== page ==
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Tulsa King's Terence Winter Digs Into How The Show Avoids Typical Mafia Stereotypes

While the Paramount+ series "Tulsa King" is billed as the latest semi-comic crime thriller from Taylor Sheridan, the busy writer actually passed off his writing duties to "Boardwalk Empire" creator Terence Winter after scripting the pilot. The show was left in experienced hands as Winter was also a writer on one of the most successful gangster series of all time, HBO's "The Sopranos," a show praised for its naturalistic approach to the world of the Mafia. "Boardwalk Empire" was rooted even more in reality because it was based on real-life gangsters and events. Much like both "Boardwalk Empire" and "The Sopranos" before it, "Tulsa King" has been praised for its believably realistic depiction of mob life. Winter thinks that its success comes from the show's ability to avoid stereotypes, something the writer was able to also imprint on his latest endeavor.

Although Winter was only the showrunner for "Tulsa King" during its debut season, he spoke in detail to Deadline about how "Tulsa King" avoided the pitfalls of depicting Italian Americans as mobsters on TV. "If you depicted every single Italian American as a mobster, that would be stereotyping. This is a guy who happens to legitimately be a mobster," Winter said. He went on to say that since the Italian American mob has been around since the 1890s, he is looking to depict honest portrayals of characters in the mob. They just also happen to be Italian American.

The General shares some qualities with another legendary TV mobster

Terence Winter continued describing the way "Tulsa King" avoids stereotypes in his interview with Deadline saying that Sylvester Stallone's character Dwight Manfredi, known as The General, is a modern-day mobster with roots in the Italian American mob. Winter said, "It's really just a function of the character. He's a very different person. He's a very different man than Tony Soprano, for example, but in some ways similar."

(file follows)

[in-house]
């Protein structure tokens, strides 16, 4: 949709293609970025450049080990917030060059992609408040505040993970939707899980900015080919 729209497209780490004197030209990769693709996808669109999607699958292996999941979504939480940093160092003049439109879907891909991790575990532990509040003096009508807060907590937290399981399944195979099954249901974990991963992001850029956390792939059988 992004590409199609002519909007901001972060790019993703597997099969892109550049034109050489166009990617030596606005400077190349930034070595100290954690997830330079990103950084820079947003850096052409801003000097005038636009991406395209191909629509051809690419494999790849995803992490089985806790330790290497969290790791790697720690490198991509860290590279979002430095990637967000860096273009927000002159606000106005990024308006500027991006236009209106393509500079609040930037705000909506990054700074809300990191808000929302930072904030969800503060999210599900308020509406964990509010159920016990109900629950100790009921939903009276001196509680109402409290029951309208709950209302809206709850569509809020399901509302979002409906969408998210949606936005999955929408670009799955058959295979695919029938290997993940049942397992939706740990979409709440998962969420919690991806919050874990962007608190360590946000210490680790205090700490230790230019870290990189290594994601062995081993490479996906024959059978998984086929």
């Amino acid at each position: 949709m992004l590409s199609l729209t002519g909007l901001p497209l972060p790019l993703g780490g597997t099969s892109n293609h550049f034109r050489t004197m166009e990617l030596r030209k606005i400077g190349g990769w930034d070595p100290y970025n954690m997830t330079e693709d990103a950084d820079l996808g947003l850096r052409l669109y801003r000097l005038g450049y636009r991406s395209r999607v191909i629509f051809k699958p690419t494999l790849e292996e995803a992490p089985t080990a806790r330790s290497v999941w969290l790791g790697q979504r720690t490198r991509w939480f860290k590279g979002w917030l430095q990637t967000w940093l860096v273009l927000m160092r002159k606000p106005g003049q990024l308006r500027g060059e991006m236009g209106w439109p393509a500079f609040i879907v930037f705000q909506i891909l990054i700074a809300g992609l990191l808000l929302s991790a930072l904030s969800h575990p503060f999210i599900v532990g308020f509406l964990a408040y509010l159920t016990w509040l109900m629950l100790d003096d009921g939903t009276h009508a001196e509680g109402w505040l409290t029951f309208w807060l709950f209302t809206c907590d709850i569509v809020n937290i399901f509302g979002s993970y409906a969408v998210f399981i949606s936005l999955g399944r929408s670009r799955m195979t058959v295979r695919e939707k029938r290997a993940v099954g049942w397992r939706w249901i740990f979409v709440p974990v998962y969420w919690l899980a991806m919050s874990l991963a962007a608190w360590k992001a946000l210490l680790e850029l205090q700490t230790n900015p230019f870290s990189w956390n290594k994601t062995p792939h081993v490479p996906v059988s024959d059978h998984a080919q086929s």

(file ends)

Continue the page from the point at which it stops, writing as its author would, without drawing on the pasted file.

Winter also wrote for HBO's critically acclaimed Mafia-based series "The Sopranos" over two decades ago. One of the reasons fans got hooked on that show was because Tony Soprano (James Gandolfini) was so likable despite all the horrific things we also saw him do. When given glimpses into his home life, he was relatable and something of an everyman. He had a sense of humor that made him more three-dimensional than if he was just some monster with a penchant for killing. 

Winter further compared The General to Tony Soprano, saying that both funny and smart men have strong ties to family and can be very vocal about their opinions. He noted that Manfredi is "more thinking man's gangster, and he's older and he knows he's not home." Differentiating the Soprano patriarch even more from the Tulsa King, Manfredi has been relocated to Oklahoma after his 25-year prison stint. It's not the New York base that he would be used to, causing him to act differently than if he were home. "He knows he is in a foreign place, which might as well be another planet," Winter said. 

Telling a fish-out-of-water tale is an age-old trope, but it makes the audience believe in a lead character. When a lead, even a hardened, scary gangster, feels uncomfortable in their own skin, fans can connect on that level.